Log in

No account? Create an account

One Day In The Life Of Ivan Denisovich (contains spoilers)

I  finished reading Alexander Solzhenitsyn's One Day In The Life Of Ivan Denisovich today. It's Solzhenitsyn's first novel, and is pretty well described by the title. It deals with a day in the life of a Soviet work camp prisoner named Ivan Denisovich Shukhov.

It was a somewhat easier read than I expected. Russian novels are often difficult for me because it's confusing (for me at least) to keep up with all the Russian names. I was helped by two things. It is a relatively short novel. Also I'd bought it from a used book store, and the previous owner had highlighted the names of the characters as they were introduced. That was helpful.

It was also  less depressing than I expected. Solzhenitsyn is of course most famous for The Gulag Archipelago, which catalogs the real horrors of Soviet work camps. The work camp described in this novel was very unpleasant and unjust place. It was a place I would never want to be. But the worst horrors I have read about in books like The Black Book Of Communism  were not there.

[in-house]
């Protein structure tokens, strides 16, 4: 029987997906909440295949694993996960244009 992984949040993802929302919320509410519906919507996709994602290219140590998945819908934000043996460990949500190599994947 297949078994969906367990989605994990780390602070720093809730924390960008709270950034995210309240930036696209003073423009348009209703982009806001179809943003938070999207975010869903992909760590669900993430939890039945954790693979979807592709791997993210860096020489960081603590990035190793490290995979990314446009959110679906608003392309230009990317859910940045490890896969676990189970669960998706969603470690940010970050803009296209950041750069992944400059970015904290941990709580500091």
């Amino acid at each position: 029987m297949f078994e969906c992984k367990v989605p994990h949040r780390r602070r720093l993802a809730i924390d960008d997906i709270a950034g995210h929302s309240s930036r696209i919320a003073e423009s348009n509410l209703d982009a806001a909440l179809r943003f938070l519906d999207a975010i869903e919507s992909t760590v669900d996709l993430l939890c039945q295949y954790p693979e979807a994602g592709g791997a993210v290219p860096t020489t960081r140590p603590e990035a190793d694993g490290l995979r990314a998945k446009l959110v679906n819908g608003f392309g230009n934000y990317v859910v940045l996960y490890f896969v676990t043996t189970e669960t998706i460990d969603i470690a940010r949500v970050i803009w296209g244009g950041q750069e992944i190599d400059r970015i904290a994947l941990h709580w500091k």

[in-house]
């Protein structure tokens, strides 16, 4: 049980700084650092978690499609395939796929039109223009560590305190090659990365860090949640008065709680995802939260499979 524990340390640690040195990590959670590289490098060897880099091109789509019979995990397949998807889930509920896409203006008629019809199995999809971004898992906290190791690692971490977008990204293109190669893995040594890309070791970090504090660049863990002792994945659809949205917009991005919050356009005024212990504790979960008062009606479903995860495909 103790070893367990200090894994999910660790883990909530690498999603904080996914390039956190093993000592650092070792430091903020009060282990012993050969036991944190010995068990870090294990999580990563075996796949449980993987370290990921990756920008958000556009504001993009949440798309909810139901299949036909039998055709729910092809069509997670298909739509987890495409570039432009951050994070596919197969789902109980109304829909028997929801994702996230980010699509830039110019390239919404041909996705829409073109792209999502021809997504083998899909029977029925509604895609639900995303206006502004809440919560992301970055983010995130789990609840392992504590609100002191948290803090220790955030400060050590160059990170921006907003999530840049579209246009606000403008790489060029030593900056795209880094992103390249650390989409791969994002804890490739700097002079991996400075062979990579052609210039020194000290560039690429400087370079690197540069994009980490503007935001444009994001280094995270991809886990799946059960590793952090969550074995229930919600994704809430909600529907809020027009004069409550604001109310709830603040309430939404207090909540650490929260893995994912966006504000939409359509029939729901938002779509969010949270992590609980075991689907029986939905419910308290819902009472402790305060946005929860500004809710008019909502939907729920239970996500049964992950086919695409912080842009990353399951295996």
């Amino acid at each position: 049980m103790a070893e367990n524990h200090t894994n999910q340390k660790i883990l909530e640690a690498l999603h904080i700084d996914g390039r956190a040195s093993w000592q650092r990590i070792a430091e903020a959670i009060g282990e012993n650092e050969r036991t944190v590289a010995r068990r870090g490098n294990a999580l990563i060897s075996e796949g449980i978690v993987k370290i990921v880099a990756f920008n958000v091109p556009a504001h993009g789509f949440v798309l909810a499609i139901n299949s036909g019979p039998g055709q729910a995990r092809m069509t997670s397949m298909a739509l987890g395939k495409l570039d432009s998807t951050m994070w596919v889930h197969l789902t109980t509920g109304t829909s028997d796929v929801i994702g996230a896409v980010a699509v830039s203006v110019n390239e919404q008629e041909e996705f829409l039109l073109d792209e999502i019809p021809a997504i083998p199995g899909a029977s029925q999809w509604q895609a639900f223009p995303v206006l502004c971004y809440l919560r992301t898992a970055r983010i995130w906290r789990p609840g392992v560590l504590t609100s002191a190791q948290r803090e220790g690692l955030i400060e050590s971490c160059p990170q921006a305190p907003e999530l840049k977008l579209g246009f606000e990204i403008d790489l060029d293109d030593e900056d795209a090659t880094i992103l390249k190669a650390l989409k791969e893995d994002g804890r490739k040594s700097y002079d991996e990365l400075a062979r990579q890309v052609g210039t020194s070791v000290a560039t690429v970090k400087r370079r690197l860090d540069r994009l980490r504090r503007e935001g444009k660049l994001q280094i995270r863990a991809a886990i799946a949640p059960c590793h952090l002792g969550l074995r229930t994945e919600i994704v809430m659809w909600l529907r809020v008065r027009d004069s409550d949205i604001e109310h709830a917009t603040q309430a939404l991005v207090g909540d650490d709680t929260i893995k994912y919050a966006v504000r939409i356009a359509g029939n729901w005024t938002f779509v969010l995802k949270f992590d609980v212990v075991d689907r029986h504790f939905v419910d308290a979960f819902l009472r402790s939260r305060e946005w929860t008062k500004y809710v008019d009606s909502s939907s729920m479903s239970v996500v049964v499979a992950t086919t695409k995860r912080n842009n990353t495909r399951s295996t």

As I've said, the camp in the book was harsh and cruel.  The inmates had meager food, shelter, and clothing. They were bullied by guards. But Shukhov (as the title character is referred to in the book) develops  various strategies for making the best of it. He knows where to get black market food and tobacco, and knows  which guards were crueler than the others. He is also skillful  at evading the harsh punishment  meted out to people who break petty rules.

At the end of the book, he says a prayer of thanksgiving that he was not locked up in solitary confinement. Solitary confinement in this book is a punishment so harsh that inmates who are in there for 10 days are effected for the rest of their lives if they survive. Shukhov is inured to the harsh treatment he receives, and is grateful (to God, not his captors) because he knows even harsher treatment is a possibility.

Solzhenitsyn does a good job of putting you inside the head of someone who thinks that way. It made me forget that I probably would not survive one day in the camp described in this book.

Less negatively, it is an object lesson on how someone who is clever enough and has a strong enough will can survive in an extremely harsh and unjust environment.